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Fell Of Barhullion

Chevaux De Frise (Prehistoric), Fort (Prehistoric)

Site Name Fell Of Barhullion

Classification Chevaux De Frise (Prehistoric), Fort (Prehistoric)

Canmore ID 62757

Site Number NX34SE 15

NGR NX 3745 4188

Datum OSGB36 - NGR

Permalink http://canmore.org.uk/site/62757

Ordnance Survey licence number 100057073. All rights reserved.
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Digital Images

Administrative Areas

  • Council Dumfries And Galloway
  • Parish Glasserton
  • Former Region Dumfries And Galloway
  • Former District Wigtown
  • Former County Wigtownshire

Archaeology Notes

NX34SE 15 3745 4188.

(NX 3745 4188) Earthwork (NR)

OS 6" map (1957)

A fort, stone-walled settlement (R W Feachem 1965) occupies a commanding situation towards the S end of the ridge on the summit of the Fell of Barhullion. It is an oval structure, c.140' x 60' within two walls. The debris of the inner wall is particularly massive, while that of the outer is such as may be expected from the decay of an 8' thick wall. It has been suggested that the inner wall may contain chambers or galleries, though excavation is needed to prove this. Though this would be most unusual in a fort in this district, it it not impossible, considering the proximity of the sub-rectangular or D-shaped galleried duns of Argyll, and particularly that at Castle Haven (NX54NE 3). An outer defence, formed by a scanty band of earthfast blocks, c.1' high, may originally have been another wall from which most of the material has been robbed, or possibly, a chevaux de frise. There are slight indications of what may be a filled-in ditch running across the rocky tip of the site at the S end. Of the two gaps in the defences, that at the S is almost certainly an original entrance while that in the E may be original secondary.

R W Feachem 1963; RCAHMS 1912, visited 1911; TS., visited 1955

This fort appears to comprise two constructional phases.

The first consists of a slight outer rampart in which a few facing stones are visible. There is no trace of this rampart on the W side where it is probably overlaid by debris from the stone wall of the second phase. On the N side of the fort, on a level approach, are eighteen earthfast stones, randomly placed, which are undoubtedly the remains of a 'chevaux de frise', though there is no evident entrance in the outer wall at this point.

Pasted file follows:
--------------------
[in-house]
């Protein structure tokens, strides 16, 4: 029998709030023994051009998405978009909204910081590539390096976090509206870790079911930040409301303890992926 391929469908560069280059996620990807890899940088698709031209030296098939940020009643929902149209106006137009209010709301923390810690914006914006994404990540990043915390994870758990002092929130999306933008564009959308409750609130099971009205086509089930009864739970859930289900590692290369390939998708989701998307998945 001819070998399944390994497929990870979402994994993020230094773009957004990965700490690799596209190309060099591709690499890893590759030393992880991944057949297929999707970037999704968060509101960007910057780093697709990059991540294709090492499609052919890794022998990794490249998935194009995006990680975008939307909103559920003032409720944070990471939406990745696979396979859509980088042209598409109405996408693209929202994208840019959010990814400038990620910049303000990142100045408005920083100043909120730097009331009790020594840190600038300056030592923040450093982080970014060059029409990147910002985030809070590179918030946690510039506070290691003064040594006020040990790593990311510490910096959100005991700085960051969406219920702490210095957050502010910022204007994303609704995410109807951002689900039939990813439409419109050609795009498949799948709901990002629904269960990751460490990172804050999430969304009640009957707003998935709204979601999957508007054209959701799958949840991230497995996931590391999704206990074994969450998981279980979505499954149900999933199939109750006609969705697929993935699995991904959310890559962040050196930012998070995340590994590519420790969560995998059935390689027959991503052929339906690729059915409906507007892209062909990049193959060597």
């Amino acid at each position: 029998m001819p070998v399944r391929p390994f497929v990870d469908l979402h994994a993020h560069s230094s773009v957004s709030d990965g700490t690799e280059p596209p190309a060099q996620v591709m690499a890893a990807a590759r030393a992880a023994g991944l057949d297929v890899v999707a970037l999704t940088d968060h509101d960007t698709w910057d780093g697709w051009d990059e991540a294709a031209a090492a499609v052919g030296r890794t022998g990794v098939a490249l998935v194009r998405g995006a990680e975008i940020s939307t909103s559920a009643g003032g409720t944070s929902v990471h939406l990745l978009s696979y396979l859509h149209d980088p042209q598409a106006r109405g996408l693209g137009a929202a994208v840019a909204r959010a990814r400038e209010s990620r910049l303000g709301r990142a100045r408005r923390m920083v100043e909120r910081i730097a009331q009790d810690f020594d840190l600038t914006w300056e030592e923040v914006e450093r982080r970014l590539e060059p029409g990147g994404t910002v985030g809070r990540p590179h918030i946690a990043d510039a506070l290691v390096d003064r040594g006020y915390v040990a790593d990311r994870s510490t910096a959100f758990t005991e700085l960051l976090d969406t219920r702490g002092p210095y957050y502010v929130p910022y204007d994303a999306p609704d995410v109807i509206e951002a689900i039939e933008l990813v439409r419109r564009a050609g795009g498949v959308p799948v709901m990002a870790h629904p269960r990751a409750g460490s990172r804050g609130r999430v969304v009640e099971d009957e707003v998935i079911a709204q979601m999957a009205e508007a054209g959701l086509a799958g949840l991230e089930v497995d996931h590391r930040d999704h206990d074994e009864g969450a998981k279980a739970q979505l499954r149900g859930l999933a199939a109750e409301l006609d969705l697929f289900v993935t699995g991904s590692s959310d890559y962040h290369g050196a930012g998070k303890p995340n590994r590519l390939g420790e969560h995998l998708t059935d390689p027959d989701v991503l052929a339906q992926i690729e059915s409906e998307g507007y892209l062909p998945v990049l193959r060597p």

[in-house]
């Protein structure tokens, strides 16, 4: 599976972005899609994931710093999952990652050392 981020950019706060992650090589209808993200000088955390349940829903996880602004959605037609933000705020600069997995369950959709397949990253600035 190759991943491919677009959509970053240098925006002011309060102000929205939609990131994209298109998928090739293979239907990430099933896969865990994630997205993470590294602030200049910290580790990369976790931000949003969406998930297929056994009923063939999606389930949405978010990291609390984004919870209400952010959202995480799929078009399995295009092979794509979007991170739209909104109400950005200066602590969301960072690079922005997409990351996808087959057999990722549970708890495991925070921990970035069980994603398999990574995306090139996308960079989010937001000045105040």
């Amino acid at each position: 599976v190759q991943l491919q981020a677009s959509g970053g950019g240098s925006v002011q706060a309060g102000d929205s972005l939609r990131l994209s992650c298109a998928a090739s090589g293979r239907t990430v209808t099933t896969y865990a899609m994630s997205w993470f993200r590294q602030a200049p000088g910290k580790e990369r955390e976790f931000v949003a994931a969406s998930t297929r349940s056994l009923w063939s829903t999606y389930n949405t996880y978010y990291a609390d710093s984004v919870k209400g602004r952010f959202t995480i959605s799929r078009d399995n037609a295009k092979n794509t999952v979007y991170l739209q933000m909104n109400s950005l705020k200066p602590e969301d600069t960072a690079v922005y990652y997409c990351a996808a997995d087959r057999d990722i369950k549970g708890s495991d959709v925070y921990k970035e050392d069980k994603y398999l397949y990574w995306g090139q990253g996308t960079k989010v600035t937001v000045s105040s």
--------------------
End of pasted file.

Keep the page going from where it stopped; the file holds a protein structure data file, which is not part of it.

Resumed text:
The second phase consists of a well-built faced stone wall up to 3.0m wide enclosing an area 32.0m N-S by 20m with an entrance in the S. On the W side, the wall widens and appears to contain a collapsed gallery now indicated by a depression within the wall material which extends for about 10m and terminates just before a 1.4m square constructed cell. Interally the fort is featureless. The alleged ditch at the S end is a natural gulley.

Resurveyed at 1/2500.

Visited by OS (IA) 1 February 1973

Activities

Field Visit (27 June 1955)

This site was included within the RCAHMS Marginal Land Survey (1950-1962), an unpublished rescue project. Site descriptions, organised by county, are available to view online - see the searchable PDF in 'Digital Items'. These vary from short notes, to lengthy and full descriptions. Contemporary plane-table surveys and inked drawings, where available, can be viewed online in most cases - see 'Digital Images'. The original typecripts, notebooks and drawings can also be viewed in the RCAHMS search room.

Information from RCAHMS (GFG) 19 July 2013.

Note (20 December 2013 - 23 May 2016)

This small fort is situated on the summit of Barhullion Fell and measures about 39m from NNE to SSW by 24m transversely within two roughly concentric walls set up to 7m apart. Both walls have been heavily robbed, the inner comprising a low grass-grown mound of rubble some 5m thick pitted with small quarry pits, though on the W, where the natural topography of the summit is much steeper, a broad scree of bare stones spreads down the slope and probably hides the line of the outer wall. This latter is about 2.4m in thickness and has runs of outer facing-stones exposed on the NE and SW. The inner wall seems to have been constructed on a more massive scale and sunk into its core on the SW there is a stone structure with reveted walls measuring 1.4m square internally and up to 1.1m in depth. Later structures are often found utilising the ready supply of stone provided by a fort wall and there is no particular reason to this structure is contemporary with the wall, or indeed of antiquity, although RCAHMS investigators in 1955 thought there might have been a gallery within the thickness of the wall extending back round towards the entrance. In view of the evident disturbance by stone robbers any interpretation of irregularities in the surface of the rubble here is probably misleading. Nevertheless, the invesigators also recorded upwards of 40 stones belonging to a chevaux de frise, mainly on the NE, but with several on the S also, suggesting that these may have formed a belt around the eastern half of the defences. Some of the latter stones are almost certainly bedrock, and opinions vary as to the overall number of stones that survive, but there can be no doubt of the existence of the chevaux de frise extending up to 15m outside the outer rampart on the N; several stones are still upright, the tallest of which is about 0.75m high.

Information from An Atlas of Hillforts of Great Britain and Ireland – 23 May 2016. Atlas of Hillforts SC0218

References

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